"Well, to tell you the truth," was the reply, "I have a friend who may be accused of the crime. He can't be convicted, of course, for the proof goes to show you to be the guilty one, but the cops can make him a lot of trouble and expense!"

"So you want me to confess and skip the country?"

"Yes, to skip out of the country, just as you skipped out of New York."

"And permit this friend of yours, who committed the crime, to go free?"

"My friend did not commit the crime!" threateningly.

"Oh, yes he did! Who is your friend—yourself?"

Big Bob lifted a hand as if to strike the boy, but he changed his mind, or got control of his temper, and lowered it again.

"At least," Fremont said, "you know who did commit the crime. That is something."

The big fellow grumbled out some sarcastic reply and trudged ahead. Fremont, knowing that a valuable point had been gained, hastened along by his side.

"And, with my false confession in your pocket," the boy went on, "you would find it convenient to leave me out there under the sand?"

"You're a plucky cub to talk like that to me."

Big Bob was in a great rage, but he did not lift his heavy hand again.

"I was wondering if your friend would pay for leaving me out there," the boy said. "If I went back to New York, you know, I might deny the confession, or claim that it was secured under duress. You know what a confession is worth when secured under duress? What about it?"

"You're a fool!" shouted Big Bob so loudly that the others turned inquisitive faces toward him. "That was only a joke, that about my friend. I wanted to see what you would say if I asked you to confess, and then when you asked why I wanted a confession I gave you the first reason that came into my head. So shut up about it."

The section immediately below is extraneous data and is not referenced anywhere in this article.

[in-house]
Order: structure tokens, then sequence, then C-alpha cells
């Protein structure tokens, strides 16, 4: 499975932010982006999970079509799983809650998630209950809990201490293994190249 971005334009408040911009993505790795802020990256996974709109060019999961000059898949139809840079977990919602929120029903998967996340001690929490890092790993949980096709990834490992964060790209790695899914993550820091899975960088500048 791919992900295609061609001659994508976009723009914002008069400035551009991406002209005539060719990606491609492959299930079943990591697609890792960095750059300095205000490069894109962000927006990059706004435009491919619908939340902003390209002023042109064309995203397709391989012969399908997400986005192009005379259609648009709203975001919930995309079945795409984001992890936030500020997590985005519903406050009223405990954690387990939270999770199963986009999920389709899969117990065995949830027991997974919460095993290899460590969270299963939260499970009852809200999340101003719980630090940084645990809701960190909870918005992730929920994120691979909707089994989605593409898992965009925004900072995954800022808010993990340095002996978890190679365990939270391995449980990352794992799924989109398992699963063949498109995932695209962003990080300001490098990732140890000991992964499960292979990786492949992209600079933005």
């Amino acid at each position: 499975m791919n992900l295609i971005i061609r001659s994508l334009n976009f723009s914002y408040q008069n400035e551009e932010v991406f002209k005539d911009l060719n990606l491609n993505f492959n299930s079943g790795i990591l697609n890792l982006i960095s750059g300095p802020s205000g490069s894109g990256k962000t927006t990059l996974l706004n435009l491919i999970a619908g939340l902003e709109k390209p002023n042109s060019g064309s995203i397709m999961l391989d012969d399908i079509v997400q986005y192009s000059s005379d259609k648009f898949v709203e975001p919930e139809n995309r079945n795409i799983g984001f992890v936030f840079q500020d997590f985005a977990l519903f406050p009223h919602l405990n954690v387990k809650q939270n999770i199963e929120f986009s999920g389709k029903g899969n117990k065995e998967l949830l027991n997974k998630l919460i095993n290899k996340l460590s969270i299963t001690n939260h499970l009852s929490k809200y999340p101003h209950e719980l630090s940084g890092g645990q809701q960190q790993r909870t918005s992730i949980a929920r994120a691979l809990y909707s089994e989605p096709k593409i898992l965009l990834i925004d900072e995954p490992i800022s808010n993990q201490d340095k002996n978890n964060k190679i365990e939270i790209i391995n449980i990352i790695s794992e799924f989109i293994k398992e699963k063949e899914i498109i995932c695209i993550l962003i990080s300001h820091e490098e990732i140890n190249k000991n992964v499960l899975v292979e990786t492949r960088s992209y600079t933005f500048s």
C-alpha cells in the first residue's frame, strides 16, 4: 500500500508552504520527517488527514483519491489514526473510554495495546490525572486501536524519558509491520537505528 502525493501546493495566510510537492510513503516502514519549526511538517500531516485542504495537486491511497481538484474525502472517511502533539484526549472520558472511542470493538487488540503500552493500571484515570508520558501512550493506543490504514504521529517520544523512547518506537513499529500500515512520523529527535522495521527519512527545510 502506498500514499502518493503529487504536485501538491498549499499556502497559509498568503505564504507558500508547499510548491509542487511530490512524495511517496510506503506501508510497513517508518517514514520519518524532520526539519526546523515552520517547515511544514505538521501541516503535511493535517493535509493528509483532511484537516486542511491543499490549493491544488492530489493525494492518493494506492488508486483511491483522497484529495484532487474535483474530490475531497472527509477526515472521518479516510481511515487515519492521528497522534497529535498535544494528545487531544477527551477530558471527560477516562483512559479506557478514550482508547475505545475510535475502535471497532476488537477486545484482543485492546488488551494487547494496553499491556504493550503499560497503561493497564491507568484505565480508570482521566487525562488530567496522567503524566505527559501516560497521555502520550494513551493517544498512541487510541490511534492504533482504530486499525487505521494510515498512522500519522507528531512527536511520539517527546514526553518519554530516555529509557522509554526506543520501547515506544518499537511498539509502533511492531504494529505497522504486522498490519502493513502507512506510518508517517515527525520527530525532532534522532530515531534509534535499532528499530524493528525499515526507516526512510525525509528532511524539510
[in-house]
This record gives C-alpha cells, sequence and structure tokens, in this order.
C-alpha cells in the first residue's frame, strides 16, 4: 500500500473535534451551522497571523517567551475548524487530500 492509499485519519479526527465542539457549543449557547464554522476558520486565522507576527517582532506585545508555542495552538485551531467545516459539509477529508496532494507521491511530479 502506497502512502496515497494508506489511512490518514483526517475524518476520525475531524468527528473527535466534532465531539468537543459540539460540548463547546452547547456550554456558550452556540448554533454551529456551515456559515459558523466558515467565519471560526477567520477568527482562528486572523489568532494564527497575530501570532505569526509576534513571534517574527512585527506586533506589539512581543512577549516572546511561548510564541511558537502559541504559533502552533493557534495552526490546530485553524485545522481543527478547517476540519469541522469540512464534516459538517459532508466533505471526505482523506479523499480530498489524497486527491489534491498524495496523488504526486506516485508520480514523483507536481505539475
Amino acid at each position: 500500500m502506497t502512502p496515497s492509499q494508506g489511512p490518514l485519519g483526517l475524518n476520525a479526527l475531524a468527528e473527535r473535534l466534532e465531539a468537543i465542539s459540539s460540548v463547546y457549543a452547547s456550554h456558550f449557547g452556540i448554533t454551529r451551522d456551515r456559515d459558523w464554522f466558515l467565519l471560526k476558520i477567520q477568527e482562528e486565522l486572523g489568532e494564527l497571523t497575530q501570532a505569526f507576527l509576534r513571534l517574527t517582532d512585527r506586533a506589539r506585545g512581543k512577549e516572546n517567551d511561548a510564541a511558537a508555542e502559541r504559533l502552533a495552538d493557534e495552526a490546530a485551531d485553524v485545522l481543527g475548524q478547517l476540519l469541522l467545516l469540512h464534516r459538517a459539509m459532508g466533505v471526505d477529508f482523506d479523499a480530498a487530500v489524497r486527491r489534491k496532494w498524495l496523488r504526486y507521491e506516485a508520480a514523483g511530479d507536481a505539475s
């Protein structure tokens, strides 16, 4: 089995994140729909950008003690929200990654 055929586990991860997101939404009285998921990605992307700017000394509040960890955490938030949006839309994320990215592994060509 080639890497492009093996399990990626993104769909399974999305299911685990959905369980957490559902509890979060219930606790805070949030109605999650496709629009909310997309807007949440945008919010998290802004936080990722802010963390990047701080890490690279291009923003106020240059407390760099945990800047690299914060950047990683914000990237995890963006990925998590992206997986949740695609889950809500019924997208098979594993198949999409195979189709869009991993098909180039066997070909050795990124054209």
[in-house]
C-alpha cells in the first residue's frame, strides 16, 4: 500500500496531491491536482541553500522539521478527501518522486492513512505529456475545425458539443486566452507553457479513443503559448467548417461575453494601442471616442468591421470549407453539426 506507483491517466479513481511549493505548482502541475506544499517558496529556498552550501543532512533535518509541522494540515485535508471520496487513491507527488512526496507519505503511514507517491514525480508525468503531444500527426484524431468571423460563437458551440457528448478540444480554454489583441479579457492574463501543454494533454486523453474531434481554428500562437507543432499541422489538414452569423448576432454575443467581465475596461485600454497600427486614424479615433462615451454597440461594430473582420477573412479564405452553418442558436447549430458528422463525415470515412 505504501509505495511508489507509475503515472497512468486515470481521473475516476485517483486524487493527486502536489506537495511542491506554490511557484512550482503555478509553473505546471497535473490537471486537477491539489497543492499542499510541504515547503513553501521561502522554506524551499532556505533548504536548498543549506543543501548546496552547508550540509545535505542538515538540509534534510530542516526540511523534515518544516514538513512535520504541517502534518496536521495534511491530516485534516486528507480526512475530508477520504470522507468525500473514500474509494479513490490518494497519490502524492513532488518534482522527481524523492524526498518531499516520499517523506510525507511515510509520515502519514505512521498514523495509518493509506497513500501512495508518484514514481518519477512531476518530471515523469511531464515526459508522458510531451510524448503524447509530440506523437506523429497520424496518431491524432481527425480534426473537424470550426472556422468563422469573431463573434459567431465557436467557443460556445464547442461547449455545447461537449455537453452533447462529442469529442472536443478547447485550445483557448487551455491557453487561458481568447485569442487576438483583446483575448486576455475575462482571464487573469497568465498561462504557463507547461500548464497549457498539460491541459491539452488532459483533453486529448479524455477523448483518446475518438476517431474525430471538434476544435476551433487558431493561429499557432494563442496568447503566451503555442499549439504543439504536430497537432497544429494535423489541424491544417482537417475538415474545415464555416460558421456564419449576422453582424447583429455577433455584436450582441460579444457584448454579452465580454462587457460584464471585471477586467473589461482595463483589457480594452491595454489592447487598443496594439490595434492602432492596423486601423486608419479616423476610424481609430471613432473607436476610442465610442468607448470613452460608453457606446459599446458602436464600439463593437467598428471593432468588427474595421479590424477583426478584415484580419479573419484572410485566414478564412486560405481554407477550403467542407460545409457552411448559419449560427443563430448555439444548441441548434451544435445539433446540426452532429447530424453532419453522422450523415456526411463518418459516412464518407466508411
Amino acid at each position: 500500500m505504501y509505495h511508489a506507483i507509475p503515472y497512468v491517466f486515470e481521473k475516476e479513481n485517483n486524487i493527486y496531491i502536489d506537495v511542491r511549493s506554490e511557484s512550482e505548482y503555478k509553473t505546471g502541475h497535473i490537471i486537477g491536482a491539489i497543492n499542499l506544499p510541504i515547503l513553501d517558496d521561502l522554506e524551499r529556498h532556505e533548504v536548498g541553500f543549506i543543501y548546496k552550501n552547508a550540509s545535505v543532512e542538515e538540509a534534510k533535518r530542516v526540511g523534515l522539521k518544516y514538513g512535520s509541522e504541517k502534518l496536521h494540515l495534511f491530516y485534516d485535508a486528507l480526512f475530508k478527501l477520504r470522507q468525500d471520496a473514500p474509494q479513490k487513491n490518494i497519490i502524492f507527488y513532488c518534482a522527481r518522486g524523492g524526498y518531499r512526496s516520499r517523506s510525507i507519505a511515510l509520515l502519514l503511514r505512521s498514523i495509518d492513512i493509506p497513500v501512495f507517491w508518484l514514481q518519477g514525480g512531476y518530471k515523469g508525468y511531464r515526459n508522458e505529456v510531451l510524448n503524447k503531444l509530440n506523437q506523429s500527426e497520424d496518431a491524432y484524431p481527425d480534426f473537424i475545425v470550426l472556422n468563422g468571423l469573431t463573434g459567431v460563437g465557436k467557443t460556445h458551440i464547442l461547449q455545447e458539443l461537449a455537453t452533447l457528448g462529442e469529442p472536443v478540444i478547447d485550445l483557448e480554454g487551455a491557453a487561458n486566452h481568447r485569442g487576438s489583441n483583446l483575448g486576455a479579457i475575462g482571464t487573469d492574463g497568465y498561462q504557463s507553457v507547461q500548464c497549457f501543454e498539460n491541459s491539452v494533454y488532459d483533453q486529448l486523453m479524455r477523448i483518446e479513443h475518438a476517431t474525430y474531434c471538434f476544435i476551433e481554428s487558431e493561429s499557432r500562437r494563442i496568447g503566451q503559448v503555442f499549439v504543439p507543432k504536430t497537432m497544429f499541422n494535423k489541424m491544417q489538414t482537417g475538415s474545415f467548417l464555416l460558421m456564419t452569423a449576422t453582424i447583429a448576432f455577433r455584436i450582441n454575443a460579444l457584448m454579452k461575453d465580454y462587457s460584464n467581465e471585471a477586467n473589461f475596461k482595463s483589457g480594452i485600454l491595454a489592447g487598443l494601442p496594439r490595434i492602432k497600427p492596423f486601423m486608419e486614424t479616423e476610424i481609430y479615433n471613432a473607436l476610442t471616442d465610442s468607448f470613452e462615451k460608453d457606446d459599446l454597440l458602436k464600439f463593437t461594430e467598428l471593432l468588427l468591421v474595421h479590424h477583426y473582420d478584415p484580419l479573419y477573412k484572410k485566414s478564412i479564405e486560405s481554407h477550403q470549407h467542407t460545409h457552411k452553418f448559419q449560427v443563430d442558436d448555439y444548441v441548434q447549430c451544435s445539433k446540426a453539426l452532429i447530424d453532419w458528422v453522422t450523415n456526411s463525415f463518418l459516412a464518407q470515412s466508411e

"Sure," said Fremont, "after you give me the real reason you asked for a confession."

Big Bob saw that he had made a mistake in talking with the shrewd youngster, and decided to get out of it the best way he could.

"All right! I'll tell you," he said. "A reward will be paid right down on the nail when a confession is filed with the prisoner. Now you know all about it!"

"Your imagination is working all right to-day," Fremont laughed. "The last explanation is more foolish than the first. You knew very well that the payment of the reward would follow conviction, and you know that I am innocent."

"Why do you say that?"

"Because you know who the real criminal is."

"That is not true!" thundered the other. "Now, I've had enough of this. You mog along and keep your mouth shut or it will be the worse for you."

Fremont knew very well that Big Bob was considering a desperate means of retrieving the error he had made in speaking of a friend who might be accused of the crime. The boy was afraid that he had gone too far in his desire to provoke the big fellow.